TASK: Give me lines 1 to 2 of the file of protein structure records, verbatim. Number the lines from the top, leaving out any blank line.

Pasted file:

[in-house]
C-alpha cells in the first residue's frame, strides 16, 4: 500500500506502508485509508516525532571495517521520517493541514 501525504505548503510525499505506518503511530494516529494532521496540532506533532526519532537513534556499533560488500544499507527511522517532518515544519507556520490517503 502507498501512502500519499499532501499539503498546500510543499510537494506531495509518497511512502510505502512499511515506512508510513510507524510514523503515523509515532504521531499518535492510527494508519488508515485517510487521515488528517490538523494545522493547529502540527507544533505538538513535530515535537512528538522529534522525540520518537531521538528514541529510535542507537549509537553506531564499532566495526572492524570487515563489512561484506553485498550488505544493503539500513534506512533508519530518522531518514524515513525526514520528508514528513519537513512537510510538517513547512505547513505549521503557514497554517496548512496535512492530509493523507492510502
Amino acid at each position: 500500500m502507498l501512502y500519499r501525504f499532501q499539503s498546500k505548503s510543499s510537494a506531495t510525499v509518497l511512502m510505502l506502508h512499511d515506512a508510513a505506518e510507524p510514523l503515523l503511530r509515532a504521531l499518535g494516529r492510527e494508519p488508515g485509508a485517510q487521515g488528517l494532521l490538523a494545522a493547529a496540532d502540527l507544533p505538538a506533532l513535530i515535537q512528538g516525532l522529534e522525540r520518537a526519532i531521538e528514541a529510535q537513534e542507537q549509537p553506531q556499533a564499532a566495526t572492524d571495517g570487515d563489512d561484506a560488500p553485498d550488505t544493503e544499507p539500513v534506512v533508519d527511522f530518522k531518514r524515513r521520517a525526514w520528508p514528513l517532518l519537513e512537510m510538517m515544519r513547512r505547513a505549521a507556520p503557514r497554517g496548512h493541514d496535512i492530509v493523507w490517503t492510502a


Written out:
[in-house]
C-alpha cells in the first residue's frame, strides 16, 4: 500500500506502508485509508516525532571495517521520517493541514 501525504505548503510525499505506518503511530494516529494532521496540532506533532526519532537513534556499533560488500544499507527511522517532518515544519507556520490517503 502507498501512502500519499499532501499539503498546500510543499510537494506531495509518497511512502510505502512499511515506512508510513510507524510514523503515523509515532504521531499518535492510527494508519488508515485517510487521515488528517490538523494545522493547529502540527507544533505538538513535530515535537512528538522529534522525540520518537531521538528514541529510535542507537549509537553506531564499532566495526572492524570487515563489512561484506553485498550488505544493503539500513534506512533508519530518522531518514524515513525526514520528508514528513519537513512537510510538517513547512505547513505549521503557514497554517496548512496535512492530509493523507492510502